R is for Repurpose

| May 4, 2014

A work of art that I admire is Ai Weiwei’s Bang installed at the 55th Venice Biennale loccated in the German pavilion, composed of 886 three legged stools arranged into a sculpture. Like much of Ai Weiwei’s artwork this piece is  comment on Chinese society. The themes of the German pavilion were to explore traditional national representation and biography of uniform national identity. Ai Weiwei salvaged these stools. The stools are examples of traditional Chinese craftsmanship used purposely to comment on Chinese tradition and changing cultural values.  Each family used to own at least one stool. The stools used to be handcrafted and passed down from generation to generation but are now merely thrown away. They were once made by hand from wood lasting for centuries, utilized by family members in their homes for generations. One of the comments is that they were never discarded due to a changes in fashion or trends.  This work criticizes he tendency of modern culture to thrown things away, replacing artisans and trained craftsman with factories that use plastic and aluminum.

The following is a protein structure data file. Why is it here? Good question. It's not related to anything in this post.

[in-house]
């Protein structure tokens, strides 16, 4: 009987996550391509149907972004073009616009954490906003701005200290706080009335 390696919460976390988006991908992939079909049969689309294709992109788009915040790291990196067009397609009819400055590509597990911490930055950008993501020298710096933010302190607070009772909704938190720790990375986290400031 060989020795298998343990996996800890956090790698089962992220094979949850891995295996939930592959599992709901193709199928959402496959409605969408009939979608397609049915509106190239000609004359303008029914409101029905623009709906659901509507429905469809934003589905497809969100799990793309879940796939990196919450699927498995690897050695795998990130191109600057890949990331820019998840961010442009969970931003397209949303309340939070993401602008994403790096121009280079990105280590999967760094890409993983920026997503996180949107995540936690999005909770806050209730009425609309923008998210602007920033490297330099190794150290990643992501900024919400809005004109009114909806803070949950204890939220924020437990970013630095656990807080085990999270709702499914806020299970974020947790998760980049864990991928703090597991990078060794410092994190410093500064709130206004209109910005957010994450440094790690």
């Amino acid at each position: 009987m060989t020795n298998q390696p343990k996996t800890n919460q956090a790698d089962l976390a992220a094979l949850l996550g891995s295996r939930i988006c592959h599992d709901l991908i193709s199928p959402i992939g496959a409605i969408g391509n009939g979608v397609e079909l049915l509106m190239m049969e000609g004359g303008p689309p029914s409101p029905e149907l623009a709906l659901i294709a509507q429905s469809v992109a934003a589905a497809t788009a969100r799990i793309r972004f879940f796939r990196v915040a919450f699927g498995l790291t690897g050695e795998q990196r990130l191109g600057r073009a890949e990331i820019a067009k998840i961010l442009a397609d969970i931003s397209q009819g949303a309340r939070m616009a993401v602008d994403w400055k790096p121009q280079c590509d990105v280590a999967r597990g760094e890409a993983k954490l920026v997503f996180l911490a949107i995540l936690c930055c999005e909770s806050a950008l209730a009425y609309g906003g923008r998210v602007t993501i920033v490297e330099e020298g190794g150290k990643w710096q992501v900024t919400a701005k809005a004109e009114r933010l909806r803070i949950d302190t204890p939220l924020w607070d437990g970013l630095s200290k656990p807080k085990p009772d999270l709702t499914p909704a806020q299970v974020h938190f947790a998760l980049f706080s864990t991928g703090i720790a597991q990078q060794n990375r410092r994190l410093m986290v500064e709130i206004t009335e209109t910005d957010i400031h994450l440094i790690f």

The sprawling shape of the piece represents the chaos created by the industrial world gone out of control as technology develops at such a high rate. Each of the 886 stools are similar but extremely individualized because they are each handcrafted. The chaos also comments on the growth structures in megacities.

Some pictures of this incredible sprawling, confusing, and slightly menacing otherwordly structure can be seen here.